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The Art of Living

The Discipline of Desire

Massimo Pigliucci helps us to know our limits.

“Of all existing things some are up to us, and others are not up to us. Up to us are thought, impulse, will to get and will to avoid, and, in a word, everything which is our own doing. Things not up to us include the body, property, reputation, office, and, in a word, everything which is not our own doing” (Epictetus, Enchiridion, 1). Thus begins one of the most famous pieces of practical advice from ancient philosophy, which I will try to put into practice in this very column.

First, a quick refresher. Last issue we looked at the three disciplines articulated by the first century Stoic philosopher Epictetus. Each discipline is meant to help us to improve in one of three areas that, together, make for a virtuous and smooth flow of life. The three disciplines are: desire, which deals with retraining ourselves to prefer what’s good for us and shun what is bad; action, which concerns how we interact with others; and assent, which is devoted to our judgements, and therefore how we practice the first two disciplines.

Here I want to focus on desire. The basic assumption of Epictetus’s discipline of desire is that we are often mistaken about what is or is not good for us. I may think, for instance, that eating gelato is a good thing – until I realize that my doctor may object the next time she sees my cholesterol chart.

According to Epictetus, one crucial notion we need to absorb is that the sphere of our choice is very small, and that we should train ourselves to want, or pay attention to, only things that fall within it. Everything else we ought to approach with equanimity. This he calls the fundamental rule of life. For instance, what about eating gelato is up to me, and what is not? Pretty much the only thing that is up to me is the decision to try to get hold of some, or, conversely, the decision to skip it on the grounds that it would have an adverse effect on my cholesterol. That’s it. Whether my cholesterol will be affected by my eating or not eating the gelato is the result of factors that are not within my agency, such as the details of my metabolism, the laws of biochemistry, and so forth.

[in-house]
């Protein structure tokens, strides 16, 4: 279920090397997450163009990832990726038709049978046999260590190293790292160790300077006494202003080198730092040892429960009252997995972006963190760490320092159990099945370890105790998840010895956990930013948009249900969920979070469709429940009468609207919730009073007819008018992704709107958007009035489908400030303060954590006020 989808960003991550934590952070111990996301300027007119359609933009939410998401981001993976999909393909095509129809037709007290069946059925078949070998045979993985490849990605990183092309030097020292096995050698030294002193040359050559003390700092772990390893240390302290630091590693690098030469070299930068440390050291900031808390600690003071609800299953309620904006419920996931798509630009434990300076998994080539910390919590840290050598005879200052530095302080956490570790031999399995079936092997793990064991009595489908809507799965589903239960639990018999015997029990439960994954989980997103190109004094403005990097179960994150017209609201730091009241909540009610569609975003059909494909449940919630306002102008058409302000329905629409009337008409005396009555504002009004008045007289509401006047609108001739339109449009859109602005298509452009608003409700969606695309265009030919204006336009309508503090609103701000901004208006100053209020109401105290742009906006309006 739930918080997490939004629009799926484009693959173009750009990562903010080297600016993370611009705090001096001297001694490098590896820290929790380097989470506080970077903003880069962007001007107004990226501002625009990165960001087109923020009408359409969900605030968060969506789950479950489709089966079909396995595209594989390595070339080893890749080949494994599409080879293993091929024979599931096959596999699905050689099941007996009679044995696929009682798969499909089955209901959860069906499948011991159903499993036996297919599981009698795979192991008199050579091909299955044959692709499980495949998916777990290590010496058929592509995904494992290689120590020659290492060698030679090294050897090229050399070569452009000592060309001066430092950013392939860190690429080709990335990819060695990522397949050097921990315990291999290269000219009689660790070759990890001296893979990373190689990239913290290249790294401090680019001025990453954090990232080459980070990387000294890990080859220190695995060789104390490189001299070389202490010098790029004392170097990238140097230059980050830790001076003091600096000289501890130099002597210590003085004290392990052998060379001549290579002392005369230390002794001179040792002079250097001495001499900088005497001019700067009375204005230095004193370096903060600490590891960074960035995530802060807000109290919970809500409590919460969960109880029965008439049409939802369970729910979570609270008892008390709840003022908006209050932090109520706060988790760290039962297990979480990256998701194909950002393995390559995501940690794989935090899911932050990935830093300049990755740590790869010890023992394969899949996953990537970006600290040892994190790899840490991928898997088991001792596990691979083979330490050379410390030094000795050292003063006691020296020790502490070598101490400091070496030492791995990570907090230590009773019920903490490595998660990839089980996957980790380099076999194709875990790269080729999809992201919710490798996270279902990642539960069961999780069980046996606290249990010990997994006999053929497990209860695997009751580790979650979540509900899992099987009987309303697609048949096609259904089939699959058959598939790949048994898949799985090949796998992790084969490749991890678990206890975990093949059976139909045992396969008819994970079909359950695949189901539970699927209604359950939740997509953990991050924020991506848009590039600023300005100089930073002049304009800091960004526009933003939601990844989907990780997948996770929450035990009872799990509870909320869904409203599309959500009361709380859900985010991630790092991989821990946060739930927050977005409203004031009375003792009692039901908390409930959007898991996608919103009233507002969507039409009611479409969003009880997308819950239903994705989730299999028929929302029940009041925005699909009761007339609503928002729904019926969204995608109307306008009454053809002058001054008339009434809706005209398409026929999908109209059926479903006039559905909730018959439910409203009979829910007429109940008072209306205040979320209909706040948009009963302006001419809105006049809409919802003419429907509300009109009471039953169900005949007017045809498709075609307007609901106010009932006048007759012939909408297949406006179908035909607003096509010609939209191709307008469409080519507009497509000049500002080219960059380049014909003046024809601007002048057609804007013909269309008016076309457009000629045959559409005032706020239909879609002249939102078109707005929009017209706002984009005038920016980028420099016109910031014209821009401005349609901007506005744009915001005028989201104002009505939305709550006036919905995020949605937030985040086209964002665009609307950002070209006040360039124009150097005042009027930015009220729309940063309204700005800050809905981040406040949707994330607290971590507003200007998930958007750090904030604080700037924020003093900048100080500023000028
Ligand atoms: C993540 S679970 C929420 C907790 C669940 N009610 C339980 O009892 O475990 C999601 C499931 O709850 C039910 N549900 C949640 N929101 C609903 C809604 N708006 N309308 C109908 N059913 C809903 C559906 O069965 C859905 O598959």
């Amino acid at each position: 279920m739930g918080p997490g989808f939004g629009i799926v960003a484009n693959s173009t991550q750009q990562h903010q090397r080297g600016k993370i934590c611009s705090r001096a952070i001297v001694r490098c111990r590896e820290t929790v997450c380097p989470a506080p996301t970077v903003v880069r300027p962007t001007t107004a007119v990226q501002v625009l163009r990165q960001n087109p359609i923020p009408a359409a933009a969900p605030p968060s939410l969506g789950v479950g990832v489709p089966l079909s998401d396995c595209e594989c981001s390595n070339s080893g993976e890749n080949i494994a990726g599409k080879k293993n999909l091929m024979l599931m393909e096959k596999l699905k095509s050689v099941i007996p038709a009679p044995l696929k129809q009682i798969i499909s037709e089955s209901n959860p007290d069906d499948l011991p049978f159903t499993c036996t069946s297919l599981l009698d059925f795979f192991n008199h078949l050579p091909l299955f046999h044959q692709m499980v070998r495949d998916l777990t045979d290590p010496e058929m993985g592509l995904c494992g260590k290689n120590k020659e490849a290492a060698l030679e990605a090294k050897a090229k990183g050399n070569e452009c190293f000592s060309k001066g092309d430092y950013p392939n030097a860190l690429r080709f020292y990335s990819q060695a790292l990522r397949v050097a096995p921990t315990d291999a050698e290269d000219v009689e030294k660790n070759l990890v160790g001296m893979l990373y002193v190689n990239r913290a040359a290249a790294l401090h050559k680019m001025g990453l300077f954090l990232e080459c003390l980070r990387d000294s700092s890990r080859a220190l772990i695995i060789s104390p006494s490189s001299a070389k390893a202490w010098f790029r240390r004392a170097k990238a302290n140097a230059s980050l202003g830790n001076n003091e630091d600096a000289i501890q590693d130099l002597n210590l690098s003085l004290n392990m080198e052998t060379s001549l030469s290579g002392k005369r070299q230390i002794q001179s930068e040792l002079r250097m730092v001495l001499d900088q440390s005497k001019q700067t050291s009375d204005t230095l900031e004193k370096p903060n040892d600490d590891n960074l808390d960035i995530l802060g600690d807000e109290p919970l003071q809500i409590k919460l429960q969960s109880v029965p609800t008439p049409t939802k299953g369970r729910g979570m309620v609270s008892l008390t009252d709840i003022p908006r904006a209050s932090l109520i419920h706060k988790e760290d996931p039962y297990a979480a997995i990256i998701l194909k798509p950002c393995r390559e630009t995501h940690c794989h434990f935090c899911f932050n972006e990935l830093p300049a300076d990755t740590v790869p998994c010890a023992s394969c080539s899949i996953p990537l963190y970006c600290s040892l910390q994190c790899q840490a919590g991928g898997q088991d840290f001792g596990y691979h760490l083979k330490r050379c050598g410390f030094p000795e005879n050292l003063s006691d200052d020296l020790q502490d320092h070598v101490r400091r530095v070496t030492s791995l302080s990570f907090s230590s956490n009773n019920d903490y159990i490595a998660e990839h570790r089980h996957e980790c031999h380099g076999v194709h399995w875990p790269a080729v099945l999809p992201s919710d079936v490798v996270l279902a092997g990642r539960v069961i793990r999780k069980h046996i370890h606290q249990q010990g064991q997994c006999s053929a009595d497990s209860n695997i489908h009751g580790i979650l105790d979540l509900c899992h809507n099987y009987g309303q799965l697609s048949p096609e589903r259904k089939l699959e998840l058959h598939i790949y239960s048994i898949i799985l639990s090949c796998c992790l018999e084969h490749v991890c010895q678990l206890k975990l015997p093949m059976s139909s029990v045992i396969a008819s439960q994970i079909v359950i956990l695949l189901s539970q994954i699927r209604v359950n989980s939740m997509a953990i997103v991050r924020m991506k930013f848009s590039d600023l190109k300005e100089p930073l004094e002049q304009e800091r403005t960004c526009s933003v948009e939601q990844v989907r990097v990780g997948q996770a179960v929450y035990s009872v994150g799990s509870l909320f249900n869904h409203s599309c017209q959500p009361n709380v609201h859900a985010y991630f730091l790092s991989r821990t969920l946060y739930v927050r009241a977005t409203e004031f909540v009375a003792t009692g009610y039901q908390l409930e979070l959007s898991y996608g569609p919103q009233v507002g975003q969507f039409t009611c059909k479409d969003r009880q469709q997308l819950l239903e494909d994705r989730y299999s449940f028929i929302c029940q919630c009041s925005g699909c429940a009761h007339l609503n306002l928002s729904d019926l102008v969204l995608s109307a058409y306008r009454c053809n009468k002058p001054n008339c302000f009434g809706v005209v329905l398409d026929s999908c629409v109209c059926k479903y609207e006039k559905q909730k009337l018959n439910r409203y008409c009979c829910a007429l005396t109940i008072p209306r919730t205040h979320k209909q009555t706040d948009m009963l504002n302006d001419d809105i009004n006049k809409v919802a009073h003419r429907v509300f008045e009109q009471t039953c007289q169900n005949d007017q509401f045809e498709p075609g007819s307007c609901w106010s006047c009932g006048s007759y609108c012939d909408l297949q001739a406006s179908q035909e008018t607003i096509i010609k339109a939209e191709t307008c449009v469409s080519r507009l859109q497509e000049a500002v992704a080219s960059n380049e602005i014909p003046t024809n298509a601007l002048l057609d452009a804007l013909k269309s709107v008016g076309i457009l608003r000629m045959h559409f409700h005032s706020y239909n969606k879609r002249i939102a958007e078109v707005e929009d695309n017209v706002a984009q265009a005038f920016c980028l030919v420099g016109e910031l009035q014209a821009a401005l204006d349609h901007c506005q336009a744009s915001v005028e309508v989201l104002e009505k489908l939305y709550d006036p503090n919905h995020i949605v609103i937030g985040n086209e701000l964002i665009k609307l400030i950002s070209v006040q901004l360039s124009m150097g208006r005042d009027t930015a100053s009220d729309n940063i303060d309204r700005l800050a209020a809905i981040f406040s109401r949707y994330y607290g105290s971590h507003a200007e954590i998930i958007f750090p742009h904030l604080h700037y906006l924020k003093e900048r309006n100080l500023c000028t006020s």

While eating or not eating a gelato on one particular occasion is hardly a momentous decision, the same principle applies to everything I decide to do or not do. Take a more consequential example: tackling a job interview. It is natural to us to focus on the outcome of the interview – that is, on whether I will or will not get the job. But that, Epictetus maintains, lies squarely outside of my sphere of choice, because it depends on factors such as the competition I face, the match between my resume and the job requirements, and even the mood of the interviewer who will make the final decision. Instead of wasting time and emotional energy worrying about the outcome, I should focus on what lies within my agency. That includes the decision to apply for that particular job; putting together a resume tailored to the occasion; writing a good cover letter; doing background research so that I am well prepared for the interview; going to sleep early; and not drinking the night before, so that I’ll be fresh and focused; doing my best not to be late to the appointment; and so on.

My friend Greg Lopez and I devised an exercise to practice this aspect of Epictetus’s Discipline of Desire – part of a series of such exercises collected in A Handbook for New Stoics (published by The Experiment). Here is how it works. Whenever you’re facing an important challenge, draw or mentally construct something like the following table:

Up to me: Not up to me:
Refine resume What the interviewer will think of my resume.
Do research Whether research will help during interview.
Go to bed early Whether I will sleep.
Plan not to be late Whether I will actually be on time.

Now you try. Pick a challenge you’re facing soon and write as many entries as possible in both columns.

But wait a minute, you may object: aren’t there things that fall in-between the two categories? Things that are in my power to influence, but not determine?

Counterintuitively, no, there aren’t. Take the above example: will I get the job? You may think that this is a classic case of an outcome you can influence in part, but which is also in part the result of external factors.

This is true, so far as it goes. But how, exactly, do you influence the outcome? Exclusively by exercising your judgment about how to refine your resume, how to do research, whether to go to bed early, whether to set up multiple alarm clocks and leave the house with plenty of time to spare, and so forth; and then by attempting to execute those judgements. That is, you are in charge of your intentions and your attempts to implement them: you are not in charge of the outcomes. It may be that you’ll be late because of an unexpected strike affecting the public transport system, or that you won’t sleep the night before, since you’re very nervous and can’t manage to calm down.

Once it sinks in that everything you do can be approached with something like the above table, you will have mastered an incredibly powerful tool for a better, more smoothly-flowing life.

© Prof. Massimo Pigliucci 2023

Massimo Pigliucci is the K.D. Irani Professor of Philosophy at the City College of New York. His books include How to Be a Stoic: Using Ancient Philosophy to Live a Modern Life (Basic Books) and The Quest for Character (Basic Books). More by him at massimopigliucci.org.

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